"Quilts for the Coast" got Started:
grew up in Waveland, MS, graduated from Bay Sr. High School and
continued to call Waveland "home" until I sold the family
home in 1999. My parents' ashes were interred in the Christ Episcopal
Church memorial gardens in Bay St. Louis in 1990 and 1998, respectively.
I was there during Hurricane Camille when the flood waters rose
into our house and, like so many others, I thought it would never
get any worse. Katrina proved us all wrong. I cried for a week
after she destroyed the Gulf Coast. "Quilts for the Coast"
was conceived as a means to defy the horror and ugliness of that
devastation and destruction, to bring a bit of beauty back into
the lives of my friends and former neighbors. I vowed to personally
deliver the quilts and ensure they passed through no relief agency
where they might be subjected to plunder or other misuse. It was
a simple idea that grew
and continues to grow.
I first came up with the idea for this project, I contacted my
friend Debbie Woods-Tyer of Sewing Solutions in New Bern (who
endorsed it wholeheartedly) and together we issued a challenge
to quilters in this area: make a quilt for this project and bring
it to either of our shops by December 1, 2005 and as a personal
thank-you we would put your name in a "gratitude box"
and on December 2, 2005 draw out one name and, at our personal
expense, give that individual a new Pfaff sewing machine. We stressed
that this was not a contest or a raffle. Yes, we believe that
good works are their own reward, but an occasional carrot doesn't
hurt. When Pfaff heard about our project, they generously offered
to split the cost of the machine with us. Thank you, Pfaff!
shared the idea with my good friend Pepper Cory, who took it to
the next level. Pepper put our challenge on the internet via several
quilting chat lines. Soon we were receiving quilts from across
the country. "Quilts for the Coast" was now in full
About the Quilts and the Quilters:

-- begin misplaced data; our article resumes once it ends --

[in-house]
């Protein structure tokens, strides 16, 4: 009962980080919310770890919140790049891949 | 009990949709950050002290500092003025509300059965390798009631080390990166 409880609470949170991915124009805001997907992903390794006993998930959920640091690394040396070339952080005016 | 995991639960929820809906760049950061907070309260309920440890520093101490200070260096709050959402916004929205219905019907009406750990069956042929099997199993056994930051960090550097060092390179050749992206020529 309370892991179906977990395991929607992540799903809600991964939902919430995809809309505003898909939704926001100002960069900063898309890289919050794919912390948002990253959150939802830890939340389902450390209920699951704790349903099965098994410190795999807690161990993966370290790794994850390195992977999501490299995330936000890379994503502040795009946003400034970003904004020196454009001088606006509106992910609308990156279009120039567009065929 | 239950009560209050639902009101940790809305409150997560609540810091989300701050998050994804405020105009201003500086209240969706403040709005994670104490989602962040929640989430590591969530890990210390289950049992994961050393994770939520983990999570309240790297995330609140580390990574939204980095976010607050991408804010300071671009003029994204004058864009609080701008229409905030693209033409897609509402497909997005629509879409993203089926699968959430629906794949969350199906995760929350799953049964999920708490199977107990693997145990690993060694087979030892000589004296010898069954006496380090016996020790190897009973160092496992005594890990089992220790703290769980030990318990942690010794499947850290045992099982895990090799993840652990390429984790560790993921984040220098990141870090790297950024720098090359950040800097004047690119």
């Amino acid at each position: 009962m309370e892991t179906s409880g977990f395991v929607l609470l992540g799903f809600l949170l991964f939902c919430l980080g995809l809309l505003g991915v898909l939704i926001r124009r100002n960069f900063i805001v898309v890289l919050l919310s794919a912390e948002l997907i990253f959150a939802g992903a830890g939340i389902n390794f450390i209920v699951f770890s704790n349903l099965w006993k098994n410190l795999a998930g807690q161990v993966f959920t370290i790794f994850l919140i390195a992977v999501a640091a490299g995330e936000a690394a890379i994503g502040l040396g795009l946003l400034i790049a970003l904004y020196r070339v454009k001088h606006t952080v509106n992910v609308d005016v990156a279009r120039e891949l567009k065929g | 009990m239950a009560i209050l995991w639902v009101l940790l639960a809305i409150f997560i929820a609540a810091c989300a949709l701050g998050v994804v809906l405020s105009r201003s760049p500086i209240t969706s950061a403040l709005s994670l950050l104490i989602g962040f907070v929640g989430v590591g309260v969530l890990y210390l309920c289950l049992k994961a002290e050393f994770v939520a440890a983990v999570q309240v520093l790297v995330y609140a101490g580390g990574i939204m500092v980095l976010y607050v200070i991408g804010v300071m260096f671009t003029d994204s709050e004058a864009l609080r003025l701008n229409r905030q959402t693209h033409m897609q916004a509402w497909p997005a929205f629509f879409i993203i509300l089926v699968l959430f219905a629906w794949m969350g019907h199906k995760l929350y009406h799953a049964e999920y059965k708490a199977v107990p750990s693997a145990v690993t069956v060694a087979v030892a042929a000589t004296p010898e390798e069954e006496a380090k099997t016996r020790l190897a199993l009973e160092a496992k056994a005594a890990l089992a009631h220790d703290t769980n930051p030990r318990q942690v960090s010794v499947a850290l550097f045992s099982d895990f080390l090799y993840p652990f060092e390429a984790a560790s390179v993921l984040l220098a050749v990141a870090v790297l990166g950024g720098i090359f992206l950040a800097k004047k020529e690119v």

realize that most people didn't participate in our project for
personal gain or recognition. However, I am so overwhelmed by
the response that I have to share some of it with you, beginning
with the West Coast and coming east. The following are the quiltmakers
who really and truly made this project possible (if we inadvertently
left anyone off, please forgive us and email me so we can add
you to the list!):
Lena's and The Peninsula Quilters in Long Beach, WA, who instructed
us that should we draw their name from the "gratitude box"
we were to find a woman who had lost everything and give her
the sewing machine. (Oh, but it gets much better where this
group is concerned! I had shared with them the story of one
particular Waveland resident, a woman in her 70s who was digging
through the rubble of her home looking for one thing only-a
quilt. The guild president was so moved by this story that she
contacted me with a plan of her own and made a custom quilt
for this woman using the colors of the original quilt. Aren't
quilters just the most wonderful bunch in the world?)
Bahr of Vancouver, WA
Crawford of Flower Box Quilts, Spokane, WA (one of hers was
a published quilt!)
Santa Monica Quilt Guild of Santa Monica, CA (one of their quilts,
a stunning batik courthouse steps that looked like a Monet garden,
we gave to the woman who for years headed the Altar Guild at
Christ Episcopal Church--that's the group that oversees the
LaCoss of Los Angeles, CA
Price of Elk Grove, CA
Quilters Affair in Albuquerque, NM
House in Clovis, NM
Loken of Apple Valley, MN
Craig of California (several of hers were published quilts!)
Reynolds of Keota, IA
Maxwell/Crazy Eighths of Chesterton, IN
Quilters in Mechanicsburg, PA
Munsey, Forestdale, MA
Blocks Together Quilt Guild, Bristol, CT
Crossing in West Nyack, NY
Hayes of Upper Montclair, NJ
Dudenhoeffer of Winchester, VA
Laurel Quilters Guild, Clarkesville, GA
LaCoss was the delighted recipient of the new Pfaff Quilter's
Edition. Through her encouragement, the Santa Monica Quilt Guild
made 52 quilts and has asked if they can continue making them
for this project. I told her as long as they keep making them,
I'll get them to the Gulf Coast!
Other Supporters of "Quilts for the Coast":
hard to find words adequate to express my gratitude for the support
we received for this effort, much of which exceeded my expectations.
I am reminded of what Mother Teresa said when she accepted the
Nobel Peace Prize: "We can do no great things. We can only
do small things with great love." The following showed great,
Frankle and Nancy Smith spent 3 days photographing the quilts
so we would have a record to share with you.
Warren Benton of Allied Moving generously donated the boxes
and tape we used to pack the 500+ quilts (another 230+ were
The ladies of the Emerald Isle Home Extension made and filled
Mary Beth Seidenfeld knitted a sack full of caps. Others donated
toys, stuffed animals and food for us to give out.
The people of my church, St. Peter's United Methodist in Morehead
City, NC, offered their prayers and donated their time to pack
the quilts, donated food, the church van and money to help defray
the cost of making the trip.
Fr. John Curlisto and St. Paul's Episcopal Church of Beaufort,
NC provided immeasurable support, both physical and spiritual.
Many, many others provided financial resources for us to share
with those in need.
Nikki Chisolm was our "Jackson connection".